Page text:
Virgin Group Founder Sir Richard Branson and Unilever’s Paul Polman are among the global business leaders who have today committed to take accountability for disability inclusion.
Companies are throwing support behind new initiative #valuable -- a worldwide call to action for businesses to recognize the value and worth of the one billion disabled people around the world.
Caroline Casey, founder of #valuable, said: "Disability inclusion is an issue that has been pushed to the sidelines of business for far too long. Momentum is now building and we have reached a tipping point. We’re delighted that the World Economic Forum has announced that the need to bolster inclusion of those living with a disability will be a main message at Davos in 2019."
Today, more than one billion people across the world live with some form of disability -- 15 percent of the global population, or one in seven people -- but their value is routinely ignored by business, equivalent to disregarding a potential market the size of U.S., Brazil, Indonesia and Pakistan combined.
Of those one billion, 80 percent of disabilities are formed later in life.
The current global employment rate for disabled people is half that of non-disabled people, a gap that has widened since 2010. According to the World Health Organisation, up to half of businesses in OECD countries choose to pay fines rather than meet quotas on disability.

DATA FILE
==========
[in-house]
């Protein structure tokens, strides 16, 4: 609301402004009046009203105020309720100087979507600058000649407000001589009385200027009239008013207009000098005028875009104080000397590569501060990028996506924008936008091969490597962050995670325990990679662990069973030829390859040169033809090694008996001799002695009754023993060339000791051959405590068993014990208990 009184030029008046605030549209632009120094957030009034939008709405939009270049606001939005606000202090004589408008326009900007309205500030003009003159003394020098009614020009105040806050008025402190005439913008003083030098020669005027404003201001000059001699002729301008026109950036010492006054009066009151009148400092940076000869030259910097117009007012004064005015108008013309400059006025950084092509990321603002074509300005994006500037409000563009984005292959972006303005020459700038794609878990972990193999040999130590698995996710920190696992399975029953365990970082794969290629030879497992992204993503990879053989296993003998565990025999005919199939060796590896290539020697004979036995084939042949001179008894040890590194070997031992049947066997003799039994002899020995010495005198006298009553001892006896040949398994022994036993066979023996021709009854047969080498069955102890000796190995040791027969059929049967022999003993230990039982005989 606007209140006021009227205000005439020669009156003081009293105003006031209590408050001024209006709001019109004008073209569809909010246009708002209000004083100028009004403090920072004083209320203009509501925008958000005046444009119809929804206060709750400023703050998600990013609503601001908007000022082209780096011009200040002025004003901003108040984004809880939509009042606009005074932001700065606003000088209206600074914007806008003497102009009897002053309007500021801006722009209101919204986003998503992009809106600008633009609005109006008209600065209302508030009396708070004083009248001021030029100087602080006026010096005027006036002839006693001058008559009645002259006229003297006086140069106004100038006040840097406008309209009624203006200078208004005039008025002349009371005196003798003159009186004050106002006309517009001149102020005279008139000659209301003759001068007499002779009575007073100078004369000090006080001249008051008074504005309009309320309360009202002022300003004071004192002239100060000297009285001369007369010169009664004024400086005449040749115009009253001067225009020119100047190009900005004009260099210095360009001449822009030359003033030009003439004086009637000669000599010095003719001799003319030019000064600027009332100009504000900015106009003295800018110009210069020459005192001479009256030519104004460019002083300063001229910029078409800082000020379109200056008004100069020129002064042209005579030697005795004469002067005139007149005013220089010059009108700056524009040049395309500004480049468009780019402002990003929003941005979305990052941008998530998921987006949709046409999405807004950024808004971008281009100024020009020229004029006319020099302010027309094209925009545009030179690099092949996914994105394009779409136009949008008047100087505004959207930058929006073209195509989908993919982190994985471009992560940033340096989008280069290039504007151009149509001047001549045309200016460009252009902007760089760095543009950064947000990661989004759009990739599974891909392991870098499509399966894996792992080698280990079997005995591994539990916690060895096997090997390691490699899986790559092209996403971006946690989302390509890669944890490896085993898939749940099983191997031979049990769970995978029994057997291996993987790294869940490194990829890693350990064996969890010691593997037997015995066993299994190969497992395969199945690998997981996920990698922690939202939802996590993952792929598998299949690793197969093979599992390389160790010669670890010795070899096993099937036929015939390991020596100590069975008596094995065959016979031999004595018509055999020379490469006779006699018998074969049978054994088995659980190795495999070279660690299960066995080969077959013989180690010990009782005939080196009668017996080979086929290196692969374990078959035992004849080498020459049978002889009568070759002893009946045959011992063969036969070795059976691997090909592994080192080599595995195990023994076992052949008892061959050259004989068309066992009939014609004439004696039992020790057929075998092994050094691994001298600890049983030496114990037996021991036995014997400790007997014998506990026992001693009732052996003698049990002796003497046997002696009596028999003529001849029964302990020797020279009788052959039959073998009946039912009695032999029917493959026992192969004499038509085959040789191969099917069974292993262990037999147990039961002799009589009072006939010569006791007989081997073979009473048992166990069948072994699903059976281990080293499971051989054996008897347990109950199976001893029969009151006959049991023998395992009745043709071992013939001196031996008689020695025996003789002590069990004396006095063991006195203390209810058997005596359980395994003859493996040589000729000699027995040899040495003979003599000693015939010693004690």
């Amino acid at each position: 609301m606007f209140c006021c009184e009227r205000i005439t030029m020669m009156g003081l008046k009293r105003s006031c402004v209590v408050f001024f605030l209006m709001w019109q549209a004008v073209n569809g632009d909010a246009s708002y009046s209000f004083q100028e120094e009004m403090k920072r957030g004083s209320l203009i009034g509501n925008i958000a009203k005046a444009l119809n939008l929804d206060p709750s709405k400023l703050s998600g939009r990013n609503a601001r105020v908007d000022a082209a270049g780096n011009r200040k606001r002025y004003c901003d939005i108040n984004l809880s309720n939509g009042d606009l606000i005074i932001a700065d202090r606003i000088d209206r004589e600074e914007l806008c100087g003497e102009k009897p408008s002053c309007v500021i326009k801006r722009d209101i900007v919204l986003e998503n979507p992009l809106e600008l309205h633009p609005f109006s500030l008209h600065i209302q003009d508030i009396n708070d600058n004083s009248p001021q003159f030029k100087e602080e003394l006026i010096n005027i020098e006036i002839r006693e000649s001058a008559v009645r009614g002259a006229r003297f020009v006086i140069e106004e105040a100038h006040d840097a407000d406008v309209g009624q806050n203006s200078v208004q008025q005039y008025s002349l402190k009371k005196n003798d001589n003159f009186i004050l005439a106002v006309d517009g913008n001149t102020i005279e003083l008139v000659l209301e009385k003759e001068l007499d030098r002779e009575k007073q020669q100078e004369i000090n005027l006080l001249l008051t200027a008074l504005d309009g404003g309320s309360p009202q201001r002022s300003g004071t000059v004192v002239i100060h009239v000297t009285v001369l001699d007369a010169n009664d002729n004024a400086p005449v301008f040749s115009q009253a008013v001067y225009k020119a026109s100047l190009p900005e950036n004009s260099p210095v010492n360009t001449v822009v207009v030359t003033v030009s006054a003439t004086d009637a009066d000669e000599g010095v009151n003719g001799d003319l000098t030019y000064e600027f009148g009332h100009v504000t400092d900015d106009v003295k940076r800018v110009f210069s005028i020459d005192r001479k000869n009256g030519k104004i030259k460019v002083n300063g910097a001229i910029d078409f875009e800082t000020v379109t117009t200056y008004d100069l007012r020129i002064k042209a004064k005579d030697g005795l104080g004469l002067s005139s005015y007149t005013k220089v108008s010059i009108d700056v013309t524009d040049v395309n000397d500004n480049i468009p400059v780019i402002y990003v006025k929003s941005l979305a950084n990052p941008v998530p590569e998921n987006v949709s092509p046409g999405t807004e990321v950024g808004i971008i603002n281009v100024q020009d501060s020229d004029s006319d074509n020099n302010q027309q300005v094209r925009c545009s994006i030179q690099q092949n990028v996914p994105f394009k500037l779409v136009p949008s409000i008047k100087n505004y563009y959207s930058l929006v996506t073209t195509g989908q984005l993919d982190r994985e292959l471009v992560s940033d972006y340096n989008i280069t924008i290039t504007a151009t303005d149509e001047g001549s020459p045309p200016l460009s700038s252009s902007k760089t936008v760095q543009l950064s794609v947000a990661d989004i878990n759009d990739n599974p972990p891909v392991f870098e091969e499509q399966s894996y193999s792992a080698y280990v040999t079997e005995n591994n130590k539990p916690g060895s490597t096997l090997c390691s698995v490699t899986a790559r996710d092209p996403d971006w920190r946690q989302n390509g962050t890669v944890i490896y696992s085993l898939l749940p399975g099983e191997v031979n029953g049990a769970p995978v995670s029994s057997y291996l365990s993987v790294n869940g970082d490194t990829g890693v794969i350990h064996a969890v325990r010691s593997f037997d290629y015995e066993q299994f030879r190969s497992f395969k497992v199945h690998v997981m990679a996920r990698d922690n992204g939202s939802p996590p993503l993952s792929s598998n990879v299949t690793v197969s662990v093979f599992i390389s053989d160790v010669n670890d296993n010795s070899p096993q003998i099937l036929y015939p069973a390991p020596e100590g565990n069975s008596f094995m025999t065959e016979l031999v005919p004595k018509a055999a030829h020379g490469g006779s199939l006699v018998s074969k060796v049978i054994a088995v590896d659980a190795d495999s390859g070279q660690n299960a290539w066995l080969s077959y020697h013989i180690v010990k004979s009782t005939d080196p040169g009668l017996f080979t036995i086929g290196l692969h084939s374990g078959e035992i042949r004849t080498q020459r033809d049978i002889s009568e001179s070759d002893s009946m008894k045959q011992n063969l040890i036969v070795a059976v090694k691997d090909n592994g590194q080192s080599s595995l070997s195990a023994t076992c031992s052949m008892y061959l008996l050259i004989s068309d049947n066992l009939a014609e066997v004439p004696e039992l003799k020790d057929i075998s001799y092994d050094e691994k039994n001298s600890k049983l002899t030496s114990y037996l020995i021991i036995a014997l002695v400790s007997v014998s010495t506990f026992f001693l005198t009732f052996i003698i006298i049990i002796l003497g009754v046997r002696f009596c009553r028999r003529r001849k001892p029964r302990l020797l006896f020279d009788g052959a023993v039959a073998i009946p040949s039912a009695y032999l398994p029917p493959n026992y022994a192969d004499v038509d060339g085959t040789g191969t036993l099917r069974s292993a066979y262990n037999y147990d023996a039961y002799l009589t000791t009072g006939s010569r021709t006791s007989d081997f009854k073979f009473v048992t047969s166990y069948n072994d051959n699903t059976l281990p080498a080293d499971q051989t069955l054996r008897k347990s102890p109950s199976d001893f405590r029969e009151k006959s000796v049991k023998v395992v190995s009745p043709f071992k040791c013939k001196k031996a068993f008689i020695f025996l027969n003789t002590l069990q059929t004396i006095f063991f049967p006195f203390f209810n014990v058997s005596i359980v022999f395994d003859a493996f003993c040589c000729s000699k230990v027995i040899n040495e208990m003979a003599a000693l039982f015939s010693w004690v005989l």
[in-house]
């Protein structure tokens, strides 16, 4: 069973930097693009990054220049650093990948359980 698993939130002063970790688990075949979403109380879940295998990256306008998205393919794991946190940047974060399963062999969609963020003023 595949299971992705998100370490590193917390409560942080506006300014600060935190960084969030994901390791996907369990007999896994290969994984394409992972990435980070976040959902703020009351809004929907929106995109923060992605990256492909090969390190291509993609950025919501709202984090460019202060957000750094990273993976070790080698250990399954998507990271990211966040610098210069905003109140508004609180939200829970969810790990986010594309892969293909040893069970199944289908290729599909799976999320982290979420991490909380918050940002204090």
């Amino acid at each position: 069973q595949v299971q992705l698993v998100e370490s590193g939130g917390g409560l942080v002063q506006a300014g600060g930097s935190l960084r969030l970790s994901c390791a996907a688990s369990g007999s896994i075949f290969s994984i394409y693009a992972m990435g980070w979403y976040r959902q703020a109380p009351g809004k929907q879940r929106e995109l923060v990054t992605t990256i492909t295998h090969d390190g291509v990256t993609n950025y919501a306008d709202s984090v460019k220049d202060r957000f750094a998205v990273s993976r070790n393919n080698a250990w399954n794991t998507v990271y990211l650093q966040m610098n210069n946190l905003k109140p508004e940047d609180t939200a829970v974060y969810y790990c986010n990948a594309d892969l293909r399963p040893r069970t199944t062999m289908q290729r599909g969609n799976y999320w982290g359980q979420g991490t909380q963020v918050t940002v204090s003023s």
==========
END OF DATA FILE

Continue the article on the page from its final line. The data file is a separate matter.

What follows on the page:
"Creating a more inclusive world for the 1.3 billion people in the world with a disability is not just the right thing to do, it also makes a lot of business sense," said Paul Polman, CEO, Unilever.
"To create real traction in this space, we need a movement in which business takes leadership and authentic action to move the needle for this large section of humanity. This issue has my personal commitment and hence my support for Caroline Casey, one of WEF’s first Young Global Leaders with a disability and founder of the global campaign #valuable.
"It is critical now, that we make visible the 1.3 billion people in the world with a disability in the business ecosystem and most vital that it is discussed by Business Leadership across all industries."
Virgin Media has joined forces with the U.K. disability equality charity, Scope, to support a million disabled people to get -- and stay in -- work by the end of 2020. The business is also transforming its workplaces, practices and policies for disabled employees and customers.
Meanwhile, Omnicom will take the lead in spreading the message of disability inclusion in business and igniting a global conversation about a world where everyone is valued equally. The company has long supported its employees by creating a diverse and inclusive environment that nurtures creative energy. That means diversity in backgrounds, race, gender, age and experience, as well as embracing those with disabilities.
The campaign has joined forces with the World Economic Forum, which announced last week that disability inclusion will form part of its Annual Meeting agenda for the first-time next month.